Employers Begin Planning As Talent Shortages Emerge
As companies begin to feel the effects of the economic downturn, they are ramping up their workforce planning activities, according to a survey by Watson Wyatt Worldwide, a leading global consulting firm. The most prevalent concern among employers is the scarcity of critical talent. Nearly three-quarters (71%) of those surveyed are taking action to address this concern. Other workforce planning challenges that employers are taking action around include those arising from restructuring (42%) and layoffs or hiring freezes (20%).
"The current environment is bringing several workforce planning challenges to the surface," said Jamie Hale, national practice leader of workforce planning at Watson Wyatt. "While companies are under enormous pressure to cut short-term costs, it's important to consider the implications their actions will have on a firm's future workforce needs as well. Workforce planning activities will clearly get more attention as employers look for ways to perform during this weakened economy. Having the right numbers of people performing in the right roles will be crucial for companies to position themselves strongly for when the economy recovers."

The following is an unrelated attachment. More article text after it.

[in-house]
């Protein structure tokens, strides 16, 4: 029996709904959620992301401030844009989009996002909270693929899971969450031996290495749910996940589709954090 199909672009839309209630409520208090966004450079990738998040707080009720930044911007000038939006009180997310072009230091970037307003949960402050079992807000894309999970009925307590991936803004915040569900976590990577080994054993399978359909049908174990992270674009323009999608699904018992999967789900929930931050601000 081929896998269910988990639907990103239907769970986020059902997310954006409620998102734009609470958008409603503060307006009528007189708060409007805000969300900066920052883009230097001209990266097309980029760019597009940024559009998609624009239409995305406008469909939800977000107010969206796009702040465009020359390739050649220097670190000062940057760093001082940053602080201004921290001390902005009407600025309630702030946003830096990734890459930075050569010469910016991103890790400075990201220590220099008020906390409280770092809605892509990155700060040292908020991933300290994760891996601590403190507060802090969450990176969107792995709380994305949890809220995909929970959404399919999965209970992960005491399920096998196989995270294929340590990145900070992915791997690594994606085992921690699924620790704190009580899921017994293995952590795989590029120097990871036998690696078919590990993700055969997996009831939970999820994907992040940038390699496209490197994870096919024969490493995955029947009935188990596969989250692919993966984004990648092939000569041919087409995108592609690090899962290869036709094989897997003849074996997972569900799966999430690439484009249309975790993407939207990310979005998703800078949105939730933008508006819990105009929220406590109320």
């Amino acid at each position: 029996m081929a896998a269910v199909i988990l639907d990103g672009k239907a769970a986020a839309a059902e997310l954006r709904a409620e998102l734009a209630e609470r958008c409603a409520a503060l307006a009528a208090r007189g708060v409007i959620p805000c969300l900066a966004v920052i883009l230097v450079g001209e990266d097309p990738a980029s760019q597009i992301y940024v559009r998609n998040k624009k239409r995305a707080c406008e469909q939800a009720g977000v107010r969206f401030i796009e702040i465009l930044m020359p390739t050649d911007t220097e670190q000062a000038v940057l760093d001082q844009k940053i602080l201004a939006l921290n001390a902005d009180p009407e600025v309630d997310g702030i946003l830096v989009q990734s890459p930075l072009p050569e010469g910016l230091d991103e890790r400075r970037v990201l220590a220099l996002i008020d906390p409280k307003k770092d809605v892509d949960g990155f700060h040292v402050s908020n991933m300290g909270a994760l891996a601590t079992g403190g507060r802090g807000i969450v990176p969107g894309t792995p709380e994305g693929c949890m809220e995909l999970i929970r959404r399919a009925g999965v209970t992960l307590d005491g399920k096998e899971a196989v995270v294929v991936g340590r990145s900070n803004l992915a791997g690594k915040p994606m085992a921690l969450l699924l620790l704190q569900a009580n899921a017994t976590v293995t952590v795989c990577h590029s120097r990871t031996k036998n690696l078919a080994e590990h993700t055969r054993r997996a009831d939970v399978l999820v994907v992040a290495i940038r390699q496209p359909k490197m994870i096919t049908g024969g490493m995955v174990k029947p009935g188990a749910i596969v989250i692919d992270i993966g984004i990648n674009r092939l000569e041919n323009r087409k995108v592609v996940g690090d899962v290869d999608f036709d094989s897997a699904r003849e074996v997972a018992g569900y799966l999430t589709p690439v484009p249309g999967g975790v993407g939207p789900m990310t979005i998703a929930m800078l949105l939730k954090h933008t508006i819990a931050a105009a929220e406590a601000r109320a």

Survey findings show that four out of 10 companies (40%) believe workforce planning has become more important to their organization's business success since the economic slowdown, and almost a third (31%) have already begun to increase activity around it. Watson Wyatt's Workforce Planning Survey, conducted in October 2008, includes responses from 129 North America-based employers across a variety of industries. Workforce planning is the process by which an organization aligns its workforce requirements to the business strategy using business analytics.
Although the scarcity of critical talent is seen as a major challenge, 50 percent of employers surveyed said they will respond by maintaining their status quo in terms of replacing talent, while one in three (33 percent) is scaling back replacing talent across the organization.
Replacing talent is further hindered by the difficulty of attracting the required employees: 77 percent of respondents said attracting critical-skill employees is currently a challenge, and 60 percent said attracting top performers is a challenge. Retaining workers is less of a problem: 49 percent and 34 percent of employers said they were experiencing challenges retaining critical-skill employees and top performers, respectively.
A large majority of companies also report that their chief executive officer (85%) and senior managers (74%) are concerned about workforce planning issues.